We consider a general class of queueing systems with multiple job types and a flexible service facility. The arrival times and sizes of incoming jobs are random, and correlations among the sizes of arriving job types are allowed. By choosing among a finite set of configurations, the facility can dynamically control the rates at which it serves the various job types. We define system work at any given time as the minimum time required to process all jobs currently in the backlog. This quantity is determined by solving a linear program defined by the set of processing configurations.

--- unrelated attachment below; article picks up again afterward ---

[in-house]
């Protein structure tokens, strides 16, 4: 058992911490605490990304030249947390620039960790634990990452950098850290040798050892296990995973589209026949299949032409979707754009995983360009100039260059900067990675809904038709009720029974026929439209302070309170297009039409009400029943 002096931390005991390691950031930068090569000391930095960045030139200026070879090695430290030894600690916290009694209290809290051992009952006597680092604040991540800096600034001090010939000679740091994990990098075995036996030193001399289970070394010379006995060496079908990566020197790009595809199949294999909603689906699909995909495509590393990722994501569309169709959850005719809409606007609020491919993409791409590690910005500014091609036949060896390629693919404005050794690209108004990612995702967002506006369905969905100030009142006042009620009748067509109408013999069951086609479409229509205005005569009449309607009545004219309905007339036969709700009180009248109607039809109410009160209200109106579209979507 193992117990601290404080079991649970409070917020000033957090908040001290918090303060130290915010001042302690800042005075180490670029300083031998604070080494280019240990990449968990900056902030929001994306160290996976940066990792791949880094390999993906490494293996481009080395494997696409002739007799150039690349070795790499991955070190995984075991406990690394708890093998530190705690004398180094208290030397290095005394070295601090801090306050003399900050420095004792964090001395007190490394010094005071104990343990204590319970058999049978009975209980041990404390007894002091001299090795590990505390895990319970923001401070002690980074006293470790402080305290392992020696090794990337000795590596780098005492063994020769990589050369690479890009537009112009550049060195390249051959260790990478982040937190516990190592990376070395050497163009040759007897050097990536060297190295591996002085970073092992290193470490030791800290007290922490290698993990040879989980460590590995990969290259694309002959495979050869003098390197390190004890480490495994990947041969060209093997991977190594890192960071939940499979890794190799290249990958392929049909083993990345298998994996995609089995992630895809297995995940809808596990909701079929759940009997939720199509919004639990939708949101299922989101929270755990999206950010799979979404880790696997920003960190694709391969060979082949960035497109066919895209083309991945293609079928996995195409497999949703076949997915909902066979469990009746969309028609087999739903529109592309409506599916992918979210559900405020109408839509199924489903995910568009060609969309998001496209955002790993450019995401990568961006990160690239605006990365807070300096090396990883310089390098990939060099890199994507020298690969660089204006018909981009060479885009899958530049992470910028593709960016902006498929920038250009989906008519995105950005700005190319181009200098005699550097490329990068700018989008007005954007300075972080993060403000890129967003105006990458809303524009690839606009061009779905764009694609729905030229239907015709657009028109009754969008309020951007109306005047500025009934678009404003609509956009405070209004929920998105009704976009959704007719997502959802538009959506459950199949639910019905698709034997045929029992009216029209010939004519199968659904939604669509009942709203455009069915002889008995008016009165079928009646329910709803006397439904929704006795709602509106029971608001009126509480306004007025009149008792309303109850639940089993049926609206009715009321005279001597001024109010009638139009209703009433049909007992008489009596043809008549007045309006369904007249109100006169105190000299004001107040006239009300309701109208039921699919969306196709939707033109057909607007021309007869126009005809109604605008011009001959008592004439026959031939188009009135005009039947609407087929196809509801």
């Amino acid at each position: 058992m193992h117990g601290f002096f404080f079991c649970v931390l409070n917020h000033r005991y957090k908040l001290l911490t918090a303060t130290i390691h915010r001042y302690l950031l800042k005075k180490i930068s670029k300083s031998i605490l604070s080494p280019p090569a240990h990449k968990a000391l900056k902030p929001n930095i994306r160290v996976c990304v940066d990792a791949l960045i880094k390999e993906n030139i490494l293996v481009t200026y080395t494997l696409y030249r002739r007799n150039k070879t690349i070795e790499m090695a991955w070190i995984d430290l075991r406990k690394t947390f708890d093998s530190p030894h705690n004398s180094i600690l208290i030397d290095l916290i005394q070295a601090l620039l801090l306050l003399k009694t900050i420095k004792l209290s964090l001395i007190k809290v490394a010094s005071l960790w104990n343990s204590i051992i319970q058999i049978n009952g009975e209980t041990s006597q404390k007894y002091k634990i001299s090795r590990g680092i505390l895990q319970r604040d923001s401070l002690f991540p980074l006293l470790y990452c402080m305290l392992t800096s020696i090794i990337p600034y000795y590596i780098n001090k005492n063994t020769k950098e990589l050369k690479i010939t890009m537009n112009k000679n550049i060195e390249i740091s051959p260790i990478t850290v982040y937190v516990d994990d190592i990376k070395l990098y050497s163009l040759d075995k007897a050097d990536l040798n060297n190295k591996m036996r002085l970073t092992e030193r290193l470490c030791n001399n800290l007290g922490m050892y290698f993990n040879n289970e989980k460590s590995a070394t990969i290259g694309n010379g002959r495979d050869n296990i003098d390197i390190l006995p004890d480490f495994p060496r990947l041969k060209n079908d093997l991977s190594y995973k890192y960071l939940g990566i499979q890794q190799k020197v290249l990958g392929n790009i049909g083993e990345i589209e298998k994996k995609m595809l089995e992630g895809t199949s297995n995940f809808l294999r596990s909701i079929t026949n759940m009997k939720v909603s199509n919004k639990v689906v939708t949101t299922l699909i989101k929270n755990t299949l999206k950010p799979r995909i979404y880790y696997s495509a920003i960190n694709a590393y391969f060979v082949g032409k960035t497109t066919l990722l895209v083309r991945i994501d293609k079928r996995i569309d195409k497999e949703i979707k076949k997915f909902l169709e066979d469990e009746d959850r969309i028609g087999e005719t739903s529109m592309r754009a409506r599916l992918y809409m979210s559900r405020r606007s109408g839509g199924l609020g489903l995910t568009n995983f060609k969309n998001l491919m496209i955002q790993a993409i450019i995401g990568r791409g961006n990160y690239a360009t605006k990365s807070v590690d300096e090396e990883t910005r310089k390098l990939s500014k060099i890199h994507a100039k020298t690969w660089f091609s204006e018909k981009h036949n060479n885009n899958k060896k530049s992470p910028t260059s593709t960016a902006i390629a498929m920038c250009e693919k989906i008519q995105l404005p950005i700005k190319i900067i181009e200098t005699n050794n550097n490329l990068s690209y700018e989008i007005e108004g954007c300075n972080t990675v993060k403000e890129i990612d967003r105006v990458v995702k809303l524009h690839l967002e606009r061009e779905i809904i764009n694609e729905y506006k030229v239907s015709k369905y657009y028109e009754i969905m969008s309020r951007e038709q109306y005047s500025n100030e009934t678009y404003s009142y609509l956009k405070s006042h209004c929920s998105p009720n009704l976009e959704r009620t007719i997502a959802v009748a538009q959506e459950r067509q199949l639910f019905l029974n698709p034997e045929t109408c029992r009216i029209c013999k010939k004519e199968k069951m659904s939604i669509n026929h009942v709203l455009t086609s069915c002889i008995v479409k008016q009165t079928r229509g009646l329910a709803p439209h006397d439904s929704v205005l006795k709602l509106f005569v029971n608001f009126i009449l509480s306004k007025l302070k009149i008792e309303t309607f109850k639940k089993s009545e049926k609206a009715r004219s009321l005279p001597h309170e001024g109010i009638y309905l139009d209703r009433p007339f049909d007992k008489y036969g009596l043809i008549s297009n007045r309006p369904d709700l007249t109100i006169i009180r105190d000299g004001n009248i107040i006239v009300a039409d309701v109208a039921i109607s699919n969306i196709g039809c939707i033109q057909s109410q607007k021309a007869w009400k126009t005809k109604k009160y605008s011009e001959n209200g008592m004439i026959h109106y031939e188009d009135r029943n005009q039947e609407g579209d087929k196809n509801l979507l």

The problem we study is how to dynamically choose configurations to minimize the time average system work. Using bounds and heuristics, we analyze a class of service policies that is provably asymptotically optimal as system utilization approaches one, as well as a policy that in numerical studies performs near-optimally in moderate traffic. Our analysis also yields a closed-form expression for the optimal, average work in heavy traffic.
This general problem has a number of applications in job shop and flexible manufacturing, in service organizations, and in the management of parallel processing and distributed database systems.
Gans, N., and Garrett van Ryzin. "Optimal Control of a Multiclass, Flexible Queueing System." Operation Research 45 (1997): 677-693.
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